A well-managed property owner association (POA) may operate for years without major changes needed to its governing documents. But when was the last time your POA board discussed changes in Texas law? If it has been more than 2 years, call a meeting to discuss the impact of SB 1588, passed in 2021. The measure aimed to provide property owners with additional rights and requires POAs to amend critical governing documents.
SB 1588 changed the playing field
To fully comply with SB 1588, your POA board will need to check a number of documents to ensure compliance. Delaying this process will extend the period your POA could face exposure to Chapter 209 violation lawsuits.
Specifically, SB 1588 requires POAs to:
- Post governing documents to a website accessible by property owners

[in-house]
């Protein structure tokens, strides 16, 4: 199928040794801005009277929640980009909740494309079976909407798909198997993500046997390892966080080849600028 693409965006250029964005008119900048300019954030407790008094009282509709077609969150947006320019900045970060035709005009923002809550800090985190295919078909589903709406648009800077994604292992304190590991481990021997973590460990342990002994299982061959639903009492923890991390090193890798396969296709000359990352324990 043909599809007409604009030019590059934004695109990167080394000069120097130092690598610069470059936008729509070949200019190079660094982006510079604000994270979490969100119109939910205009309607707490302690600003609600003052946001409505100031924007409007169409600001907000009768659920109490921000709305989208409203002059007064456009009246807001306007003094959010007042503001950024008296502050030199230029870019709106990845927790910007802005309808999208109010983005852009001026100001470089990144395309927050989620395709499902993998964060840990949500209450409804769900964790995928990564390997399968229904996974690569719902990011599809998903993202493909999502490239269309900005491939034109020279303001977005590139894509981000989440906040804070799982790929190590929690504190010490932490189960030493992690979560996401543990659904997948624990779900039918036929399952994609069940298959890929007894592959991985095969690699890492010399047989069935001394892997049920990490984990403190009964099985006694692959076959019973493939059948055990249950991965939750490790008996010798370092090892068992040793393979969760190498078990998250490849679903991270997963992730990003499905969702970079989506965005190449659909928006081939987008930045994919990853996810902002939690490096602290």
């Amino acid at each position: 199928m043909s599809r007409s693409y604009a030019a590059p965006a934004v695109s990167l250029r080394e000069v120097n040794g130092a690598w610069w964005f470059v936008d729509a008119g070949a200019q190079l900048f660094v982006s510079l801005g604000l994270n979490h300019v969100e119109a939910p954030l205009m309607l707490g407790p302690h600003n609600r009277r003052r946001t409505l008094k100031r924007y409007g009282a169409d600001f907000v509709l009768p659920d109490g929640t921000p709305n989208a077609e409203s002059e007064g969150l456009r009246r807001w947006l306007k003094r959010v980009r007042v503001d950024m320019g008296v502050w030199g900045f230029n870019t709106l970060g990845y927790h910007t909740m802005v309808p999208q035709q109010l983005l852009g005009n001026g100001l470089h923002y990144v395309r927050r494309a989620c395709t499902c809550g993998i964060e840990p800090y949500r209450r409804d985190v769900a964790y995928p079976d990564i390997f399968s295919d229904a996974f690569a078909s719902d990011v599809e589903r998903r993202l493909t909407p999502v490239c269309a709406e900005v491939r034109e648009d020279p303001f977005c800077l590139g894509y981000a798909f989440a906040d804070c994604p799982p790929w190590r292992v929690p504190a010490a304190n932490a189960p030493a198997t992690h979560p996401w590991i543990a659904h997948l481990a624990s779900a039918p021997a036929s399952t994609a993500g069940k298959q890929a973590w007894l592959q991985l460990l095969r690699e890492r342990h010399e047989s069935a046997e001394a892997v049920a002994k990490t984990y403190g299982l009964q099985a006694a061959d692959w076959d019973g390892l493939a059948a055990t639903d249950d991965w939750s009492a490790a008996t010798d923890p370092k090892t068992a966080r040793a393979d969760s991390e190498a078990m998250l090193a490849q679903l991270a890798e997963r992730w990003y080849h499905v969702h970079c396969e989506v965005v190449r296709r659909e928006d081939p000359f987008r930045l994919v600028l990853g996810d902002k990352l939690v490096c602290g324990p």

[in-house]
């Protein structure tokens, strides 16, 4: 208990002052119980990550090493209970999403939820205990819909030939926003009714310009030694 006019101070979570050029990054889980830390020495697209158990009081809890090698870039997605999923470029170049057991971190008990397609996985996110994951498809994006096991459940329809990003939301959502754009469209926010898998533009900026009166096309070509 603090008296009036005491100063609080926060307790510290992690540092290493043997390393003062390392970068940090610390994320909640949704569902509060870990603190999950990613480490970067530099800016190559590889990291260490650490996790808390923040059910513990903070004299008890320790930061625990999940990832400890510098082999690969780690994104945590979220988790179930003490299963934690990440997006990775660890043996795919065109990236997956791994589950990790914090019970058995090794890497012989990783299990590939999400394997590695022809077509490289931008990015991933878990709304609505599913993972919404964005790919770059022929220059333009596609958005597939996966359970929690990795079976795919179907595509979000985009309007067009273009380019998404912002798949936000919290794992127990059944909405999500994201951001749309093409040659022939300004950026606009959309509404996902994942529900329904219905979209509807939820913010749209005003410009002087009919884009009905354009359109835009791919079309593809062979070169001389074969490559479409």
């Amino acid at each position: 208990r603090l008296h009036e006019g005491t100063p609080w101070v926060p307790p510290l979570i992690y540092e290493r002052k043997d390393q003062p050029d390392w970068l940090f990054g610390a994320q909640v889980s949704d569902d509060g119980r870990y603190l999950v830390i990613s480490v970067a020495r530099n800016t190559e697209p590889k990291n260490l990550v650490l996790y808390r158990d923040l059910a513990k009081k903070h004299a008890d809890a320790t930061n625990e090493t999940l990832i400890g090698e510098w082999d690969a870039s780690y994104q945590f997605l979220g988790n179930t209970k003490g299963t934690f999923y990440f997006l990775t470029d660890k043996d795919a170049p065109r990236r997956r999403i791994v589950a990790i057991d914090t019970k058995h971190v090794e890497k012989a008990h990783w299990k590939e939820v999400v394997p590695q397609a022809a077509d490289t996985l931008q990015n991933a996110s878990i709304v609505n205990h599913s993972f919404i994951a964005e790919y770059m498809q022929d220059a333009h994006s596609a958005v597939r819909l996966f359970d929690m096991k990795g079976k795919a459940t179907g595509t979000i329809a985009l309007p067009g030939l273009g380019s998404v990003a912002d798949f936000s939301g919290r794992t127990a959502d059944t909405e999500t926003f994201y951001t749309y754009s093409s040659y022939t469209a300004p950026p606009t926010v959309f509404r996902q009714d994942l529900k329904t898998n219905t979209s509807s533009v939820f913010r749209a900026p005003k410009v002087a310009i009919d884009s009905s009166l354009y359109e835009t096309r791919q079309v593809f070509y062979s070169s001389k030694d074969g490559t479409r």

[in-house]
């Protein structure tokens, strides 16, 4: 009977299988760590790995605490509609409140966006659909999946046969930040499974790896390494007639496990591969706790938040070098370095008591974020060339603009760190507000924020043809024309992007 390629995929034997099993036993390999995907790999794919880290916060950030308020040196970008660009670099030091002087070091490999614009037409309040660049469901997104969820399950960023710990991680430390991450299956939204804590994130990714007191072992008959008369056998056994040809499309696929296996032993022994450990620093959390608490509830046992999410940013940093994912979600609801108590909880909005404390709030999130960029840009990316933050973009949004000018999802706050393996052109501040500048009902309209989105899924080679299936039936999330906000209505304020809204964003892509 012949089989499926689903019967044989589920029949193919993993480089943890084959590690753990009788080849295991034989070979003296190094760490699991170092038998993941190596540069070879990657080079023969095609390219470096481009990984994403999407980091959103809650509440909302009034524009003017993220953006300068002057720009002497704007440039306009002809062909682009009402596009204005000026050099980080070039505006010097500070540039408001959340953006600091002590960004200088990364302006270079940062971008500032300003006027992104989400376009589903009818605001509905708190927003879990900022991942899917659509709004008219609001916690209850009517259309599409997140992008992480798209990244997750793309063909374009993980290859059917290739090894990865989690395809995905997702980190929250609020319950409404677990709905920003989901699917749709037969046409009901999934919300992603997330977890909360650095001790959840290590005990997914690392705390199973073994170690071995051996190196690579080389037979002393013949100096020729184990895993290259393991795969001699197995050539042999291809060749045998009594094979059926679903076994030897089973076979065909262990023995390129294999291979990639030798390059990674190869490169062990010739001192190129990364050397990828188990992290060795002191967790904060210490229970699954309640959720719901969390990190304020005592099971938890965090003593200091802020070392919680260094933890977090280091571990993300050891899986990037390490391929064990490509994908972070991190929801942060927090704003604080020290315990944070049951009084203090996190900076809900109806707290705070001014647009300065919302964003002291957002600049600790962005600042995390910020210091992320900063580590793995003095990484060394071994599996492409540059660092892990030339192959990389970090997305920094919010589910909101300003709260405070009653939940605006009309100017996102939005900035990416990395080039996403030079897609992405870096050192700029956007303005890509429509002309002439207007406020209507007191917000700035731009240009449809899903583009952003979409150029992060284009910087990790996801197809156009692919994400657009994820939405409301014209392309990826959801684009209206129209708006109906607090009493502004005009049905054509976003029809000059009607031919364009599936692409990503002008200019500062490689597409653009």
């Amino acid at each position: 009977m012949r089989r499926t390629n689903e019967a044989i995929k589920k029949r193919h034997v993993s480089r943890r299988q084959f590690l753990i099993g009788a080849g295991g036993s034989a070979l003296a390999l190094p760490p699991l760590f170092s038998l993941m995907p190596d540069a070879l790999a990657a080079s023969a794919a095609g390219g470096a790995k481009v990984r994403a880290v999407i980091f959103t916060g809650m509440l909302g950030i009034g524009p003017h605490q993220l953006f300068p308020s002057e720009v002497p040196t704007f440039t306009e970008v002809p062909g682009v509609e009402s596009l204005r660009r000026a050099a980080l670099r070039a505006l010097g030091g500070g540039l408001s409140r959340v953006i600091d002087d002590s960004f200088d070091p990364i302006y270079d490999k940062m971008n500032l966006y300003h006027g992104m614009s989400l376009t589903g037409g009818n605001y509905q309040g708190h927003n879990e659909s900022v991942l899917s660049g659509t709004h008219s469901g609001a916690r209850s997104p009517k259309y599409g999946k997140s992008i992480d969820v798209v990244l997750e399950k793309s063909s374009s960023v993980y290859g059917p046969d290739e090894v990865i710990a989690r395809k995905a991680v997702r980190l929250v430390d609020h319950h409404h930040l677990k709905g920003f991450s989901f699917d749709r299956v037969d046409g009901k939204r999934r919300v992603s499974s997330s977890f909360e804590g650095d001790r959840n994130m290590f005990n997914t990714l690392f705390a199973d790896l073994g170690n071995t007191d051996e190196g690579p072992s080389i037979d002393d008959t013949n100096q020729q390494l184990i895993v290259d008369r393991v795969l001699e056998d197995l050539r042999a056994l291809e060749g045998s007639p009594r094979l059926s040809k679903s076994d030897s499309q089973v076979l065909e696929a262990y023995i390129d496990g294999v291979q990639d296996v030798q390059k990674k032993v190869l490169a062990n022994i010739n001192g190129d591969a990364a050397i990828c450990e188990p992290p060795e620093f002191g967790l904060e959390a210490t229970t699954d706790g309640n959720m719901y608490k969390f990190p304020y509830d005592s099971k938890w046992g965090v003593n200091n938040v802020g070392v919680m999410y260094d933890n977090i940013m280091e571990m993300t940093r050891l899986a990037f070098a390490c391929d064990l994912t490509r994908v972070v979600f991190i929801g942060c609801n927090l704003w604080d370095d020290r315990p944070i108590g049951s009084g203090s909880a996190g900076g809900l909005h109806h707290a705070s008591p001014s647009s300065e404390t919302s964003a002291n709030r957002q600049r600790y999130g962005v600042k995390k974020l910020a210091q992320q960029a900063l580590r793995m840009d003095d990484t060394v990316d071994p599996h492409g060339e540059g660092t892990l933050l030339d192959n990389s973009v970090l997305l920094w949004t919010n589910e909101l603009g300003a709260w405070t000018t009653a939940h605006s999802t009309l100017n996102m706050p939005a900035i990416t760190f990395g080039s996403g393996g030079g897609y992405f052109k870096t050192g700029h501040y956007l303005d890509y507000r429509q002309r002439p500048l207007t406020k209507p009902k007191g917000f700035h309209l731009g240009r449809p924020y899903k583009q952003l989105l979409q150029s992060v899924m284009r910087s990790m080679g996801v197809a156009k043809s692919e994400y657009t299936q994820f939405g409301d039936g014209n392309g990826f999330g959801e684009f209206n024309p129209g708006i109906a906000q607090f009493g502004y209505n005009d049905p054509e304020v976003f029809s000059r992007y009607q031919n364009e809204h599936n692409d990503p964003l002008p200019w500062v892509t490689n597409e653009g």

- Remove size-limit language to policies about religious displays on an owner’s property
- Hear covenant violation appeals by your entire POA board and not a committee
- Allow property owners 45 days (up from 30 days) to address delinquent POA charges (209 letters)
- Provide payment plan options for paying off delinquent charges
- Make all POA budget changes during open sessions in public meetings
Clearly, if your POA has not made the required changes yet, you’ll want to address them immediately.
How to update your POA documents
The Texas State Law Library has an excellent web page on POA law, with links that explain some of the most common questions that POA boards may have. If the board decides to involve an attorney, it’s best to talk to one with significant POA/HOA law experience, including representation of HOA boards (versus only representing property owners).
You can also discuss your situation with an attorney with board certification in POA law by the Texas Board of Legal Specialization. Hiring an attorney with this credential means you’ve partnered with a lawyer who is one of only several dozen in the state with specialized knowledge in property association law.